Do the Blue Jays overpay and go for a big(ger) name in the free agent pitching market this winter or do they do maintain the status quo by going after smaller fish and maybe overpay but to a lesser degree? The tweet (and the accompanying article) below really caught my attention when perusing Twitter and I think the underlying philosophical question about where the Blue Jays stand in terms of their own willingness to take risks will probably be answered by how they behave in the market.
The @BlueJays are going to have to overpay and they need to decide whether it’s better to spend big on someone who could make a significant difference or to limit risk overpaying a smaller amount on someone with less upside, writes @ShiDavidi.https://t.co/PYrb4sXknX— Sportsnet (@Sportsnet) November 28, 2019
It would seem, according to a tweet by Gideon Turk, that the Blue Jays are not focusing on Gerrit Cole or Stephen Strasburg but the next level of free agents including Zack Wheeler, Madison Bumgarner, Hyun-Jin Ryu and Dallas Keuchel. With Jake Odorizzi taking a qualifying offer, the rest of the free agents are expected to take deals of at least three years for upwards of $17 million per year (although MLB Trade Rumors estimates that Keuchel would get three years at $13 per year).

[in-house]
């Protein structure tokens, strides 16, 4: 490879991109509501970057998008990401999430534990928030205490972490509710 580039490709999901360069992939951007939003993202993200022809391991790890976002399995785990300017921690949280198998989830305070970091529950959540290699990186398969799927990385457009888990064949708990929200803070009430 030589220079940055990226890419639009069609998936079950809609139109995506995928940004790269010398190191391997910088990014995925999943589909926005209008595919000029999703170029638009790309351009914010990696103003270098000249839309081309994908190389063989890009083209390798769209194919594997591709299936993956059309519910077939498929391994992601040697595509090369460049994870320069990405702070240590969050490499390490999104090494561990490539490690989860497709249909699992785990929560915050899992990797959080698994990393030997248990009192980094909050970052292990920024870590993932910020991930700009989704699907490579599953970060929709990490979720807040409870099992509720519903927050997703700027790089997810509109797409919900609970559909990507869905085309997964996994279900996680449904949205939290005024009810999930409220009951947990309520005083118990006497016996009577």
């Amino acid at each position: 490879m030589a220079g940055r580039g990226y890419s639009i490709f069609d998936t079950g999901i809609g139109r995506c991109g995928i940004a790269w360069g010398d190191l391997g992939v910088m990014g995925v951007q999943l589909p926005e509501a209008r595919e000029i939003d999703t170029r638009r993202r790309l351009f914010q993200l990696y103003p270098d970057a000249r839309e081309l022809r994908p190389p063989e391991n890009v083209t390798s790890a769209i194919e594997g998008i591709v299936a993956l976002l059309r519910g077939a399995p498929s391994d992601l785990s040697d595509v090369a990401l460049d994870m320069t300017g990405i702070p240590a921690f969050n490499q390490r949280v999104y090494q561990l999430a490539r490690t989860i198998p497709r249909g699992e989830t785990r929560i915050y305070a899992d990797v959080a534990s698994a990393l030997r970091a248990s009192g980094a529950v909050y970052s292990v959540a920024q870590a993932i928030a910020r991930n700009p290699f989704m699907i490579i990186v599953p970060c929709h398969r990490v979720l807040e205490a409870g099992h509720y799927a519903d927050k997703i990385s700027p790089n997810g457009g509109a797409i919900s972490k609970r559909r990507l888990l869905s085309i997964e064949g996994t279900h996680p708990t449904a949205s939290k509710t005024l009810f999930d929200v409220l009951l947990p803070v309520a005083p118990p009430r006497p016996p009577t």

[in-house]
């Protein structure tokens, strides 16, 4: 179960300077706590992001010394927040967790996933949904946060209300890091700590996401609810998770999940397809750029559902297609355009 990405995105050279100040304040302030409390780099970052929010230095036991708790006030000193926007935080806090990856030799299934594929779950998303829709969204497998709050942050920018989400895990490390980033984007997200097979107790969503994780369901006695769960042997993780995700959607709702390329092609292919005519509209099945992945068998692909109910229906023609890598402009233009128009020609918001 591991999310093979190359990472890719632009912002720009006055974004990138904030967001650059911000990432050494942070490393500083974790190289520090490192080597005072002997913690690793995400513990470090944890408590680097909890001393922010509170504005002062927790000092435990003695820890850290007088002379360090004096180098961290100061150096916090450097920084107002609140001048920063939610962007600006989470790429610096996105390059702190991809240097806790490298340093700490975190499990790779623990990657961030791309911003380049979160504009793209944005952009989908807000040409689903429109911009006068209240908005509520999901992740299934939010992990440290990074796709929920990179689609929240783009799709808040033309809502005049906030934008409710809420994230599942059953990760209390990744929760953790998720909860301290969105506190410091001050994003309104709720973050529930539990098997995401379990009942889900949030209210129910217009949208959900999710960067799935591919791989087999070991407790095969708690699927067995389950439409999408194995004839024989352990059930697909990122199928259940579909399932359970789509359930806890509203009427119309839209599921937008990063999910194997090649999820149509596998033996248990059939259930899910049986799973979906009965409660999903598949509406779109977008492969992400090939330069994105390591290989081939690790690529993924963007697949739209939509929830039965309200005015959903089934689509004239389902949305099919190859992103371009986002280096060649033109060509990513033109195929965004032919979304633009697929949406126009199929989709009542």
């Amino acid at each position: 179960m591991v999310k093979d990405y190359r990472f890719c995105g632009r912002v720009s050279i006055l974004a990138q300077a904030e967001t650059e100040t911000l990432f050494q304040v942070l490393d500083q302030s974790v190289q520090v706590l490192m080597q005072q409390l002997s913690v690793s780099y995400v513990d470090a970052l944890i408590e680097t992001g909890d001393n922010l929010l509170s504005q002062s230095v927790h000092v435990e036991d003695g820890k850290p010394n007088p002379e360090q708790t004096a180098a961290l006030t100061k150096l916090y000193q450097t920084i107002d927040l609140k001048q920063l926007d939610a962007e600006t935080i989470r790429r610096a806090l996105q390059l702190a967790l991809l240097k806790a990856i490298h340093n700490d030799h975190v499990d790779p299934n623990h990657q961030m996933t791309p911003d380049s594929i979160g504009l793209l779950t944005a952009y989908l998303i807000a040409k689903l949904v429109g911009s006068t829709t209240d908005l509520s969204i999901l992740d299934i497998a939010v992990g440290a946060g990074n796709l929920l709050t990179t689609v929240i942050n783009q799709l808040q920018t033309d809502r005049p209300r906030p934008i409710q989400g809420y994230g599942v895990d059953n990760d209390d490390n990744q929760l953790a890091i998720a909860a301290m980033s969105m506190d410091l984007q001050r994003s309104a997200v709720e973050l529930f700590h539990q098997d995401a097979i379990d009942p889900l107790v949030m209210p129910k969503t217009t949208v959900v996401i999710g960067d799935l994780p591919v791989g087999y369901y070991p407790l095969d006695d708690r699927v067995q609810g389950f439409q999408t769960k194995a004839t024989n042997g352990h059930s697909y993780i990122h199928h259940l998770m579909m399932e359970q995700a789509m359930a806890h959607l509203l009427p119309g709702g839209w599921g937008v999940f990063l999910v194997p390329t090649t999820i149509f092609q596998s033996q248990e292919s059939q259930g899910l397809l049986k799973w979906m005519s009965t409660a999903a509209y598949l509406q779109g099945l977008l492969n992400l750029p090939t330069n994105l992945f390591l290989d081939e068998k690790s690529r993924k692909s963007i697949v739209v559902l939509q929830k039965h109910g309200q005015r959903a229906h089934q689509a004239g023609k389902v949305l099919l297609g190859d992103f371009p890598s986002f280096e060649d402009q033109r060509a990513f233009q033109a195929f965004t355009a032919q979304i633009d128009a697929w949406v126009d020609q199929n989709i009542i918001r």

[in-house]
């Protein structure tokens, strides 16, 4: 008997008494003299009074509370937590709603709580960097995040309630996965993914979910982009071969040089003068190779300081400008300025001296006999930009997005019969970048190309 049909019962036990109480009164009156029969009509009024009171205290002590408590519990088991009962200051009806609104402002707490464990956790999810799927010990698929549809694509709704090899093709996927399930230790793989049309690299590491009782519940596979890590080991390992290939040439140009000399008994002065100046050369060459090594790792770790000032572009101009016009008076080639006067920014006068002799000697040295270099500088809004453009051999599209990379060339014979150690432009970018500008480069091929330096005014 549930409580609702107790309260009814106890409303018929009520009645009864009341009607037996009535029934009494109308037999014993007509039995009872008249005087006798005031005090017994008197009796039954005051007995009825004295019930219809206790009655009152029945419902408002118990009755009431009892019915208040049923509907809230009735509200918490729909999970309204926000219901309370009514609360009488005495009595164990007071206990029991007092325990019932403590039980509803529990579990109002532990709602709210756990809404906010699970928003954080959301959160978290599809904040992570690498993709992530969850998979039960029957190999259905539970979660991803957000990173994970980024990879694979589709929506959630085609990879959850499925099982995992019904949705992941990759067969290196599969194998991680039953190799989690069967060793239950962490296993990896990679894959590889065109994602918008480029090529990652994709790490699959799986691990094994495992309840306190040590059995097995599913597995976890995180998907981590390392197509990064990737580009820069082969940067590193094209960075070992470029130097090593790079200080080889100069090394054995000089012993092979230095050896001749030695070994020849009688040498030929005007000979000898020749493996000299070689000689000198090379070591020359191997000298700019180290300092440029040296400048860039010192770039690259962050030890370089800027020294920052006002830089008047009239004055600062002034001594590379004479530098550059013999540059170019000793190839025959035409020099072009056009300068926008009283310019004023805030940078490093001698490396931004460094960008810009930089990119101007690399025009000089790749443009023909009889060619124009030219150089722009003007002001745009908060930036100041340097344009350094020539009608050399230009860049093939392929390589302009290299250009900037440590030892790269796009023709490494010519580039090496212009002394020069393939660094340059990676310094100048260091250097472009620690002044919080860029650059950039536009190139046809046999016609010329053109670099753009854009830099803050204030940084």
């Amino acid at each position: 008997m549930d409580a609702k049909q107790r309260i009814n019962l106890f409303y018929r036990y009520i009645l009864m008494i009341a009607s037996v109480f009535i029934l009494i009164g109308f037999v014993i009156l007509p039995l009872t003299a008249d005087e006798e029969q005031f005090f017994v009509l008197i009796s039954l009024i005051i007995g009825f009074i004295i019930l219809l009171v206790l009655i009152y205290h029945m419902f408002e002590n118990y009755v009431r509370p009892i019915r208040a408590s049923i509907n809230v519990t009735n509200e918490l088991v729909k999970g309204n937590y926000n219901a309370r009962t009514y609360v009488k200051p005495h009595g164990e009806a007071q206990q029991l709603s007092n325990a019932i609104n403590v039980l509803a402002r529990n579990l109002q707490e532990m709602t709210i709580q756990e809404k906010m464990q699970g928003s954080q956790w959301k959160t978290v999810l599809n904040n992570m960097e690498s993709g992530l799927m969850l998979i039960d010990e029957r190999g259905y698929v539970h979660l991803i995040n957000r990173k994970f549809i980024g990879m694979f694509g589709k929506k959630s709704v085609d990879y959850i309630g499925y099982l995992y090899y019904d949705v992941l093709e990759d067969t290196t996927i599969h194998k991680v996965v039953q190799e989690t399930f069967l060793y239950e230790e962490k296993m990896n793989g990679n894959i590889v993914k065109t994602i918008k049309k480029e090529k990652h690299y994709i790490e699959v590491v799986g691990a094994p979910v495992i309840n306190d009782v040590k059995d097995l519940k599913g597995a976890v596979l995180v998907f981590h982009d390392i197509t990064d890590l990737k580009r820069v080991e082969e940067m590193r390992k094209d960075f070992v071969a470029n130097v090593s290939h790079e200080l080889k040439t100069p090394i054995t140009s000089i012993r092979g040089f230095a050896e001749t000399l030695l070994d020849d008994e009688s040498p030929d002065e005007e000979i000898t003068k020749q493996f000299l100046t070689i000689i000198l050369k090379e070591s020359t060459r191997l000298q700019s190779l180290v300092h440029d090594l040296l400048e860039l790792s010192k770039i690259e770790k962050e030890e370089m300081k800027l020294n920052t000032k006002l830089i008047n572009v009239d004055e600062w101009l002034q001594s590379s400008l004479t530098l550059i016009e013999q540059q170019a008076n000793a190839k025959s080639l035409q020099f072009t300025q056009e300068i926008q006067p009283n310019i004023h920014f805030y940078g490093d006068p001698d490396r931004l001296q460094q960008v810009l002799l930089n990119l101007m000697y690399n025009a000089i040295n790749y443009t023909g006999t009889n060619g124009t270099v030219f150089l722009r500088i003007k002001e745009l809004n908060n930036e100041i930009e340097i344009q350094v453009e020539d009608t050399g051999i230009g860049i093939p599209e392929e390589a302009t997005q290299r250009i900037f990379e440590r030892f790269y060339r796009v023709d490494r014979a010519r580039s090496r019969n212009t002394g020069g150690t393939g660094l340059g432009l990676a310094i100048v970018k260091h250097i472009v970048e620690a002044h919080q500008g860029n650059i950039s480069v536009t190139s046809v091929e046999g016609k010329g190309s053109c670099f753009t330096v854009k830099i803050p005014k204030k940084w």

The Blue Jays clearly have money to spend. Their payroll stands at about $67 million considering an active payroll of about $43 million with players who either have contracts or are arbitration eligible, plus $14 million from Troy Tulowitzki‘s deal, plus about $10 million for players who are yet to be arbitration eligible. That gives us about $67 million on the books right now (according to the site Spotrac).
And this all brings us to the question that Shi Davidi poses in his article. With the Blue Jays out of the running for the biggest names in pitching free agency, do they go towards the higher end of the second tier with guys like Wheeler, Ryu and Bumgarner who could command up to $20 million a year for possibly four or five years? Or do they go for the “fix-em-up” guys who need to make a comeback and have some upside like Matt Shoemaker, who will cost significantly less.